23 November, 2011

Work-Life Balance

"Work-life balance" sounds kind of pretentious. A little new-age-y. It sounds like something they spout at performance reviews, on benefits paperwork, and in staff meetings about ensuring human performance doesn't suffer because people are overworked. It IS one of those things they say. However, that doesn't make it bad.

It is important for men and for women. Men who don't get to spend time with newborn babies or with their children (especially children with special needs), who don't get to take some time once a week to read a book that's not for work, or who don't get enough sleep, don't eat dinner with their families most nights, or spend every waking minute thinking about what needs done the next workday. It is difficult for men without children, too, to find a balance. When you don't have kids, or you're single, it can be complicated.

It is equally difficult for women without children. For women with children, I can't even fathom, especially single mothers, but there are plenty of them out there who have amazing careers. But why is work-life balance SO important?

Burnout is first on the list. If you do nothing but work, or mostly just work, your performance can really suffer, because you can't get perspective. You can't step back and let your brain refresh, and having weeklong vacations once-or-more year is often not enough for that. Weekly to bi-weekly breaks from work are important, that's why 9/80 schedules, 4/10 schedules, and telecommuting have become more normal in even old-school and traditional corporations.

Second is the possibility of failed marriages or neglected children (not in the abusive fashion, just normal neglect of parental relationships). How many people end up having too close of relationships with people at work and see their marriages fall apart? What about people who work too much barely seeing their kids except for disciplinary or mandatory events? The overworked (or workaholic) spouse or parent isn't just a Hollywood stereotype. 

Third, and possibly most importantly, is health. I am a big proponent of the "I must take care of myself first because if I am not healthy enough to function, I cannot care for other people" ideal, which is why I fall into the category of "selfish," because people ignore the part after the comma. If you aren't healthy, your work will suffer, your family life will suffer, and so on. People who work in offices are more likely to have health problems of so many different varieties (heart problems, more colds, back pain, headaches, eye strain, blood pressure issues, etc.), have less opportunity to exercise and eat healthy foods, eat on irregular schedules, don't sleep enough or don't sleep well enough, and are more likely to skip going to the doctor. 

When people who do hard labor jobs get injured or sick, they go to the doctor because otherwise their work is impeded drastically. When people who work in offices get injured or sick, they work from home, they call into meetings, they come into the office anyway. They get other people sick, they delay their healing time, and many of them don't go to the doctor unless it's near disabling. They don't notice how much their work suffers unless they're very self-aware, and deadlines make it hard to examine your quality of work sometimes. Being in work sick also distracts others - how many cube rats like me get driven near-crazy by people coughing, sneezing, and sniffling all day?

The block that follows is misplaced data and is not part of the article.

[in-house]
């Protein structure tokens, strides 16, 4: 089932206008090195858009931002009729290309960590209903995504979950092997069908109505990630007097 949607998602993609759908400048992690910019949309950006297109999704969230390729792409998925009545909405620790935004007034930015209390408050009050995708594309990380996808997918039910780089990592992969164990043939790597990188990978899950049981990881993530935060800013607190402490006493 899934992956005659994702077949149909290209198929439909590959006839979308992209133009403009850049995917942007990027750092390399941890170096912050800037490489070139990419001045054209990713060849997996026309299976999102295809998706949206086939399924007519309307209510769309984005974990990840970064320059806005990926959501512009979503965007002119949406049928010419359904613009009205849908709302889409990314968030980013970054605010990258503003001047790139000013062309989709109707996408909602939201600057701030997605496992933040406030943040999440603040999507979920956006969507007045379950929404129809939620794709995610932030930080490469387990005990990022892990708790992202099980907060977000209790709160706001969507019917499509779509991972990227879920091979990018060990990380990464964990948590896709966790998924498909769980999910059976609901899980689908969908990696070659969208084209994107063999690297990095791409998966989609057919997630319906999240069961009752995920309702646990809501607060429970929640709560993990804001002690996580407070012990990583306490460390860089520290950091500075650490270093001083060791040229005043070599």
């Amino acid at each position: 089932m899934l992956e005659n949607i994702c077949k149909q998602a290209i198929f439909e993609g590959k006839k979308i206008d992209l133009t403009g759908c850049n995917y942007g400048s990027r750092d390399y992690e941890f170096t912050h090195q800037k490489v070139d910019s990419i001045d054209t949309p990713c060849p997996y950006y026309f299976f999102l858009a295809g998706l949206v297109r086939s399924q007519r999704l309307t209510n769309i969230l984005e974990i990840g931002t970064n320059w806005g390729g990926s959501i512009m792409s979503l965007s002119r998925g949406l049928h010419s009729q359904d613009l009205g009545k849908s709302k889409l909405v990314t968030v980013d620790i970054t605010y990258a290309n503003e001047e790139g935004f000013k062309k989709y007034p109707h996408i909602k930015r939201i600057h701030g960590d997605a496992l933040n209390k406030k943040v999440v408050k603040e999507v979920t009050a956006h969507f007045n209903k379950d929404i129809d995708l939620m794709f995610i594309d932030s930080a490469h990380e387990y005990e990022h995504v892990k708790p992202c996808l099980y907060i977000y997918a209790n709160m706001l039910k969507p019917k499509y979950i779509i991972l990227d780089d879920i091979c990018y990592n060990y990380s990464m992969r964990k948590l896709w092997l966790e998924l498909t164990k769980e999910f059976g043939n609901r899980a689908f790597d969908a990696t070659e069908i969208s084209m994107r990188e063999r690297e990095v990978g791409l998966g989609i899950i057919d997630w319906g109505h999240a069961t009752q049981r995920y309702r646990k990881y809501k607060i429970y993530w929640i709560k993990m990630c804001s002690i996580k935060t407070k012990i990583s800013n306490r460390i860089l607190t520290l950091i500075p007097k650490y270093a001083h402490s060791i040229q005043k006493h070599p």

So how to fix it? 

Alternate work schedules are a good start. More vacation time, in my opinion, is really great, too. Allowing floating holidays is a plus. Setting up "admin" days for employees to handle the administrative issues (e-mail, corporate paperwork for benefits, etc.). Allowing people to have legitimate mental-health days, and sick days. I think in the end it will pay companies back, because the employees are more likely to actually WORK at work, they will be healthier, there will be less people sick and out of the office, and the productivity will not be as affected. 

It can be easier if people enjoy their job or at least have healthy relationships at their job. Not everyone can love the work they do, even though that would be awesome, but recent studies have found that having friends or acquaintances at work helps you live longer. Having a strong social network out of work is also really important.

Work-life balance is important for everyone, in every level of business - whether you are entry level, manager, or upper-level management, whether you are support or technical, whether you own a small business, you work part-time, or you're in a major corporation. It's important regardless of your personal situation - with kids or without them, single or partnered, low-, middle-, or high-income, and regardless of gender. 

Do you have a good work-life balance? Do you think it is something you need to change? What policies does your workplace have that you think helps or hinders work-life balance?

Some links: 


  1. This was a nice chat about work-life balance. Its easy for me, since I'm single. I prefer working 5/40 rather than 9/80, because then I have plenty of time in the evening to do a few different things.

  2. I unfortunately don't really have an option. 9/80 would be nice since I have school online and having a rest day occasionally would be really great, but I've never gotten approval. I am normally up so late that getting home from work later wouldn't make as much of a difference.

    I do think it's valuable to have the time, dependent on your needs, of course.